With the precipitous fall of the peso beginning in December 1994, and the financial turbulence that followed in Mexico, many short-term economic projections and business plans have changed.

In the auto industry, Chrysler, Ford, General Motors, Nissan, Mercedes-Benz and Volkswagen currently produce in Mexico. Since the economic crisis, their plans for expansion have been put on hold. Other auto and parts producers, such as BMW; T&N PLC, a British auto parts manufacturer; Daewoo of South Korea; Honda Motor Co.; and Italy's Fiat Auto S.p.A. which had intended to enter the Mexican market, have applied the brakes.

From 1990 to 1994, U.S. exports of auto parts to Mexico increased 58%. This growth trend, however, will not continue into 1995. Domestic automobile consumption in Mexico has slowed considerably. Consequently, U.S. exports of OEM auto parts to Mexican-based automobile manufacturers will also slow. However, some relief will be provided.

In 1993, approximately 10.9 million vehicles were on the road in Mexico. This represented a growth of 63% from 1983 to 1993. About 3.2 million vehicles or 30% were concentrated in the Mexico City metropolitan area. The average span life of these vehicles has decreased during the past decade to 10 - 12 years. With a reduction in buying power caused by a devalued peso, the purchasing of new automobiles will be put off for a later date, raising the average car life span. Consequently, the need to repair older models will increase the demand for auto parts -- but this will not be enough to offset the overall decline in demand projected this year.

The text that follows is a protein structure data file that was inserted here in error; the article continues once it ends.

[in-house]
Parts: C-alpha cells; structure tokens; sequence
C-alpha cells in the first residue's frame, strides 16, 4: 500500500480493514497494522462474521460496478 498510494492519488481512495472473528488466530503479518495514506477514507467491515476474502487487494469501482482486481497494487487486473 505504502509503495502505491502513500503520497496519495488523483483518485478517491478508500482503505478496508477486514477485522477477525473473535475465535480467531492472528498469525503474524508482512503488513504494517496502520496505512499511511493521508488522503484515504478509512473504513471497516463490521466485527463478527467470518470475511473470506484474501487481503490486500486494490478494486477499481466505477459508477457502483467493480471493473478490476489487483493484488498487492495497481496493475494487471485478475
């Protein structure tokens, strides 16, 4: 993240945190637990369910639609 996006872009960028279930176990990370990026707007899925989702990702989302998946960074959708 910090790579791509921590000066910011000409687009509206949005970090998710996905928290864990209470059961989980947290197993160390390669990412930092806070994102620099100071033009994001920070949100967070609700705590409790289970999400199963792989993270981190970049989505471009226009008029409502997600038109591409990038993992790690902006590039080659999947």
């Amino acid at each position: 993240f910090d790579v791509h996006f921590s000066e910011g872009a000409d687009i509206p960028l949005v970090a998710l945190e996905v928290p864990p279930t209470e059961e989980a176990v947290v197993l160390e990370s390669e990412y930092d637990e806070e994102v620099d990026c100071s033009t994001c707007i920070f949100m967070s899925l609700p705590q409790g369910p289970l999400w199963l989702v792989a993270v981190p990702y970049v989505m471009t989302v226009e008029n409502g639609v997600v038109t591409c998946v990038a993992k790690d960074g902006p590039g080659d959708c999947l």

Additionally, in order to receive Nafta status on parts shipped between Mexico and Canada, the rules of origin require 60% North American content (62.5% for autos, light trucks, engines and transmissions, and to 60% for other vehicles). To conform, Japanese and other non-North American auto producers will need to increase their North American content if they wish to receive the benefits provided by Nafta.

Exporting to Mexico